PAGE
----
apiVersion: networking.gke.io/v1beta1
kind: FrontendConfig
  name: ingress-nginx-iap
  # Automatically redirect HTTP to HTTPS
    enabled: true
apiVersion: networking.gke.io/v1
kind: ManagedCertificate
  name: managed-cert
	# Domain names of resources that will be accessed with IAP
    - "<FQDN_1>"
    - "<FQDN_>"
apiVersion: cloud.google.com/v1
kind: BackendConfig
  name: ingress-nginx-iap
		# Enable IAP
    enabled: true
		# Kubernetes secret ref
      secretName: iap-secret
    checkIntervalSec: 30
    timeoutSec: 5
    healthyThreshold: 1
    unhealthyThreshold: 2
    type: HTTPS
    requestPath: /healthz

To create the HTTP(S) load balancer, an ingress with the ingress class GCE must be added to the cluster. GKE clusters have a built-in GCE Ingress controller that creates layer 7 load balancers reading ingress configurations.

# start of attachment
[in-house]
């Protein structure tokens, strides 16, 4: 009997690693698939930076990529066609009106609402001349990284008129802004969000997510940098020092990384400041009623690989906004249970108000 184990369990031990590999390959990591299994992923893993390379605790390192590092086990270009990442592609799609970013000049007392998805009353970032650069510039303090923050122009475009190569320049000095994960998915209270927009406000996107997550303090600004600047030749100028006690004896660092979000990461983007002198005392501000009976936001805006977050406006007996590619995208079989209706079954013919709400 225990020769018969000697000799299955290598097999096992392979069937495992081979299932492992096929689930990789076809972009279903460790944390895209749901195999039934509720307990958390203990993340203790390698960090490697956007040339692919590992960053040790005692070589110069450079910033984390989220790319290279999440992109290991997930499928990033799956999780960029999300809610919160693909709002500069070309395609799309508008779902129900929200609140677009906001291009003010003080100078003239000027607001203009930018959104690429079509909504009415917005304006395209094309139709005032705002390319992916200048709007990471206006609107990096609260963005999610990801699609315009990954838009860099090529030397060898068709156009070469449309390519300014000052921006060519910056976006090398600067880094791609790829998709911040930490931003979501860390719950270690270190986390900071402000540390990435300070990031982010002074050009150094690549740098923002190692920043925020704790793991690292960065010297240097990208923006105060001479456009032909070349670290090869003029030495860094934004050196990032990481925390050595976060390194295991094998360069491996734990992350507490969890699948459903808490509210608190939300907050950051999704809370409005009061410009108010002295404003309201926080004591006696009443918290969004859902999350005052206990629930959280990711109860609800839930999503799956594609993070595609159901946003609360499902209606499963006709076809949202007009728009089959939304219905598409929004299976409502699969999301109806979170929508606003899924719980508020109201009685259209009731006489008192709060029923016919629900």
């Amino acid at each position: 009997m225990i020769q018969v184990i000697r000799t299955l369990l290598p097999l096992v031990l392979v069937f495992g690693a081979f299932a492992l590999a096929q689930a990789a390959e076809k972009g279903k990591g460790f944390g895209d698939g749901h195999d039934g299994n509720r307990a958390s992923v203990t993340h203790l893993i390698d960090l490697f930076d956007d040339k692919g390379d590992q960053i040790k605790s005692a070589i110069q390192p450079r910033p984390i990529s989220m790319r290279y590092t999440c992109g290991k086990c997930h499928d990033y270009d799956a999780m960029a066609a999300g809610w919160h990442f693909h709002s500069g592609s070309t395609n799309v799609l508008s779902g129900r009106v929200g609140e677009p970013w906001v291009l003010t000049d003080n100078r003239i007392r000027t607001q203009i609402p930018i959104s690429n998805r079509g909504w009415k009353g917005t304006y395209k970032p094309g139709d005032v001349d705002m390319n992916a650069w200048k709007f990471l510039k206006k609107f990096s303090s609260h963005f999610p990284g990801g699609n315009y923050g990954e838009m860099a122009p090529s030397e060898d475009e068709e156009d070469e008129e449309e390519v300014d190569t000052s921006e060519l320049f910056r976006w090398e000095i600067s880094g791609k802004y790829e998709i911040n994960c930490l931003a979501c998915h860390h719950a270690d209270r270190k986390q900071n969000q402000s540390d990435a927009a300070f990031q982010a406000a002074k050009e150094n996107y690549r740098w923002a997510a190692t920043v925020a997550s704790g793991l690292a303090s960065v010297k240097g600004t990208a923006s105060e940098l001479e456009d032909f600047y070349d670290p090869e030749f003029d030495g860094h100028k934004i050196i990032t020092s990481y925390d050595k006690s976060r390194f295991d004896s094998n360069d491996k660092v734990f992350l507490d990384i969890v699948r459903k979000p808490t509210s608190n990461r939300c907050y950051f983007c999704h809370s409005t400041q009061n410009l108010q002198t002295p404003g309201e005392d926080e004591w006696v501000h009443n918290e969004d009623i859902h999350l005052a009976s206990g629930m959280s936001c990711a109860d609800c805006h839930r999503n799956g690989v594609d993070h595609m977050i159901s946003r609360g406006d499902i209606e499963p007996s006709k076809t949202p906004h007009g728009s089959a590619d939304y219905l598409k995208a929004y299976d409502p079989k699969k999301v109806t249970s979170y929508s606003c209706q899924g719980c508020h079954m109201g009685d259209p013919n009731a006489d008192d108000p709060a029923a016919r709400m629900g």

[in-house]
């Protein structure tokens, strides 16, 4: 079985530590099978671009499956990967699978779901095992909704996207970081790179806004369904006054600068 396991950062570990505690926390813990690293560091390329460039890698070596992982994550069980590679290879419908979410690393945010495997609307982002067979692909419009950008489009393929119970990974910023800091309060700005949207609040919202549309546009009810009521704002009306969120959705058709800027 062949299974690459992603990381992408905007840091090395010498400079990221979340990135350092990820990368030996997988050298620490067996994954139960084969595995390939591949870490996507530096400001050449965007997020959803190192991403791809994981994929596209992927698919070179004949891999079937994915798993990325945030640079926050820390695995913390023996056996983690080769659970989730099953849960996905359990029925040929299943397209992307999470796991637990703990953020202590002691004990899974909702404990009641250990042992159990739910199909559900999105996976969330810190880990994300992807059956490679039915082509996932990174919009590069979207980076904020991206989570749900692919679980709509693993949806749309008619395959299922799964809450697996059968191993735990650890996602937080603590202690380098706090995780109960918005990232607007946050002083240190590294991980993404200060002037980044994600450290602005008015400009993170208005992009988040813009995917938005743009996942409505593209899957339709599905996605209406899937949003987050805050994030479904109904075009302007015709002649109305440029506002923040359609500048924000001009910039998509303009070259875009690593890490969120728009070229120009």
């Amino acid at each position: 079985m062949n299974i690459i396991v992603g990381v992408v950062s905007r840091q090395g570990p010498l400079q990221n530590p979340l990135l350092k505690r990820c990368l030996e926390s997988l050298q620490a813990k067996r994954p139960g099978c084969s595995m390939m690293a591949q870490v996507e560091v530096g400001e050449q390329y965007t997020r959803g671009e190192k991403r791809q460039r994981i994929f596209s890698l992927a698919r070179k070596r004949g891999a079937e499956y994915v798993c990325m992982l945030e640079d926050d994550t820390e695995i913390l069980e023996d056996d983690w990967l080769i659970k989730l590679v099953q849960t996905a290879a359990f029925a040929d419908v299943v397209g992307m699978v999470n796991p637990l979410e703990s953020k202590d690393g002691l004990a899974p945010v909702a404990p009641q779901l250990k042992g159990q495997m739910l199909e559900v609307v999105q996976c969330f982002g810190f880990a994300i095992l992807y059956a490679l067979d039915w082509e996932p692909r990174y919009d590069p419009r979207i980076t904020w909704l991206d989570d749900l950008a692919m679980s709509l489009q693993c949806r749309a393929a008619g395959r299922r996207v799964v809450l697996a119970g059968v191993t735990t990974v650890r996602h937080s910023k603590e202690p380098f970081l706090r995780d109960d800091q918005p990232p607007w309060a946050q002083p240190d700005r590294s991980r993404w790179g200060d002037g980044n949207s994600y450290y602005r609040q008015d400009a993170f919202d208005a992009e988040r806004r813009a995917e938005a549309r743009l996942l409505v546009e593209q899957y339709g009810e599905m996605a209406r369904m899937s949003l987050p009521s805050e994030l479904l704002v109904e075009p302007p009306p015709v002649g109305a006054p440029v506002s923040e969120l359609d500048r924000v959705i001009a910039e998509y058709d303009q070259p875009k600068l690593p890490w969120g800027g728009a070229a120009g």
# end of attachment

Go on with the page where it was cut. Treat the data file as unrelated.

apiVersion: networking.k8s.io/v1
kind: Ingress
  name: iap-ingress
		# Redriect HTTP to HTTPS
    ingress.kubernetes.io/ssl-redirect: "true"
		# GCE Ingress class
    kubernetes.io/ingress.class: gce
		# Static IP to use for the load balancer
    kubernetes.io/ingress.global-static-ip-name: "<ip resource name>"
		# Name of the FrontendConfig to use
    networking.gke.io/v1beta1.FrontendConfig: ingress-nginx-iap
		# Name of the managed certificate to use
		networking.gke.io/managed-certificates: managed-cert
			# Name of the ClusterIP service the load balancer targets
      name: ingress-nginx-iap-controller
        name: https
	# Secret with the certificate to use for the load balancer (if generated by cert-manager)
	# See https://cert-manager.io/docs/concepts/certificate/
  # tls:
  #   - secretName: <certificate>

Finally, the Ingress-NGINX controller must be configured with additional information for the load balancer to use IAP. The values of the Helm chart can be updated for that: